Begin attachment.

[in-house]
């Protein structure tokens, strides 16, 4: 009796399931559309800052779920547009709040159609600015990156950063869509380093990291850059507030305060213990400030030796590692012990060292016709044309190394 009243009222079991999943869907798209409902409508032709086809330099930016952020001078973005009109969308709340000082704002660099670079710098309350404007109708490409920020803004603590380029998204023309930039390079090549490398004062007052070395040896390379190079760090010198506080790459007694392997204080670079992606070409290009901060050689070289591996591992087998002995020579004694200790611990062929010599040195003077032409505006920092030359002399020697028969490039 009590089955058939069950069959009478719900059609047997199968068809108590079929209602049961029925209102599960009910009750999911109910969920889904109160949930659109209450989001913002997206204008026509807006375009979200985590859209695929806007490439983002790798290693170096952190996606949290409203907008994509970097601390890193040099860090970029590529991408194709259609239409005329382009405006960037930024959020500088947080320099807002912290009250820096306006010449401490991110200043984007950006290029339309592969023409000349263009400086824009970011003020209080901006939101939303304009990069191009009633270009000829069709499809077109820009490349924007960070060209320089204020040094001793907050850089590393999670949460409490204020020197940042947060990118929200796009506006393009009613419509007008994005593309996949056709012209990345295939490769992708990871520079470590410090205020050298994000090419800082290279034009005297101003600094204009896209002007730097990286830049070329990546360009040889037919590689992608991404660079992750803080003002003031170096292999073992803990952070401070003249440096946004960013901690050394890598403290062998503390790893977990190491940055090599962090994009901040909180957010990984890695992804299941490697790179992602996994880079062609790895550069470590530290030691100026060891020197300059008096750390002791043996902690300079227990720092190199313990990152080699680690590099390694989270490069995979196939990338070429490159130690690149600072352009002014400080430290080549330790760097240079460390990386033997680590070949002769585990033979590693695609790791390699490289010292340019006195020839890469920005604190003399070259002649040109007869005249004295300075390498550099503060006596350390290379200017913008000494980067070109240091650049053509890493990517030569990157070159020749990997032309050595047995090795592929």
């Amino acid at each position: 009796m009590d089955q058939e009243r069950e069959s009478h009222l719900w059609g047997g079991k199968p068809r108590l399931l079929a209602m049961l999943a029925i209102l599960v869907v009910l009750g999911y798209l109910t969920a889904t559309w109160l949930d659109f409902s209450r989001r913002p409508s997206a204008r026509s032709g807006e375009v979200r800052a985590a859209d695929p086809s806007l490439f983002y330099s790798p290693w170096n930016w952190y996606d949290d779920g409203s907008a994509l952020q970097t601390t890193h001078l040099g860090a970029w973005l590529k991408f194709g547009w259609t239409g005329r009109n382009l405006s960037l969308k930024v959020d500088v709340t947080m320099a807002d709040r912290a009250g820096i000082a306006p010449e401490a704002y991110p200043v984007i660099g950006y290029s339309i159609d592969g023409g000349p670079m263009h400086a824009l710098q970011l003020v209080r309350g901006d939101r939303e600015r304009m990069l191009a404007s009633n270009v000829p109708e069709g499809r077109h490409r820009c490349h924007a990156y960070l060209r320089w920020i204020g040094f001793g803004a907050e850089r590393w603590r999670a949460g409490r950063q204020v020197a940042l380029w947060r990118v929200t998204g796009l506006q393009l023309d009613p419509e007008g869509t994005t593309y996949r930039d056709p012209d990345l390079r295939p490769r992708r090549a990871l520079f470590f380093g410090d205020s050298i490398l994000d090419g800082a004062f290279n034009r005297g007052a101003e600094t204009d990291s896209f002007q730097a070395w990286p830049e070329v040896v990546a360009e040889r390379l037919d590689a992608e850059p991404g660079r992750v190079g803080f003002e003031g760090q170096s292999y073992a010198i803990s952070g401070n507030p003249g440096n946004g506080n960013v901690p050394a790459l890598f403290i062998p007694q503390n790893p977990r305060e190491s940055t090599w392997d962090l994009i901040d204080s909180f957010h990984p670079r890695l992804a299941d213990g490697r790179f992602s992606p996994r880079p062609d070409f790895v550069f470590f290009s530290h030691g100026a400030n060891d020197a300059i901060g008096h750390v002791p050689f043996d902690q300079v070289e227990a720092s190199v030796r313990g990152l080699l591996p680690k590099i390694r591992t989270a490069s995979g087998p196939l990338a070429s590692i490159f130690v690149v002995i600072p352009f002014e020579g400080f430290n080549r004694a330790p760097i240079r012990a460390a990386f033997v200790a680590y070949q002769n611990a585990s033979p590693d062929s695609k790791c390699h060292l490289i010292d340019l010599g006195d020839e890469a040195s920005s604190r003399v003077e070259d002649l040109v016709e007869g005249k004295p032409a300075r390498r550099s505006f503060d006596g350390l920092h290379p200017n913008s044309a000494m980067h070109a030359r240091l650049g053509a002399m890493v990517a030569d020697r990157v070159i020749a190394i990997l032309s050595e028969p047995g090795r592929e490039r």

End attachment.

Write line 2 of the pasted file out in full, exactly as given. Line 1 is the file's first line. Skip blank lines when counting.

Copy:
């Protein structure tokens, strides 16, 4: 009796399931559309800052779920547009709040159609600015990156950063869509380093990291850059507030305060213990400030030796590692012990060292016709044309190394 009243009222079991999943869907798209409902409508032709086809330099930016952020001078973005009109969308709340000082704002660099670079710098309350404007109708490409920020803004603590380029998204023309930039390079090549490398004062007052070395040896390379190079760090010198506080790459007694392997204080670079992606070409290009901060050689070289591996591992087998002995020579004694200790611990062929010599040195003077032409505006920092030359002399020697028969490039 009590089955058939069950069959009478719900059609047997199968068809108590079929209602049961029925209102599960009910009750999911109910969920889904109160949930659109209450989001913002997206204008026509807006375009979200985590859209695929806007490439983002790798290693170096952190996606949290409203907008994509970097601390890193040099860090970029590529991408194709259609239409005329382009405006960037930024959020500088947080320099807002912290009250820096306006010449401490991110200043984007950006290029339309592969023409000349263009400086824009970011003020209080901006939101939303304009990069191009009633270009000829069709499809077109820009490349924007960070060209320089204020040094001793907050850089590393999670949460409490204020020197940042947060990118929200796009506006393009009613419509007008994005593309996949056709012209990345295939490769992708990871520079470590410090205020050298994000090419800082290279034009005297101003600094204009896209002007730097990286830049070329990546360009040889037919590689992608991404660079992750803080003002003031170096292999073992803990952070401070003249440096946004960013901690050394890598403290062998503390790893977990190491940055090599962090994009901040909180957010990984890695992804299941490697790179992602996994880079062609790895550069470590530290030691100026060891020197300059008096750390002791043996902690300079227990720092190199313990990152080699680690590099390694989270490069995979196939990338070429490159130690690149600072352009002014400080430290080549330790760097240079460390990386033997680590070949002769585990033979590693695609790791390699490289010292340019006195020839890469920005604190003399070259002649040109007869005249004295300075390498550099503060006596350390290379200017913008000494980067070109240091650049053509890493990517030569990157070159020749990997032309050595047995090795592929």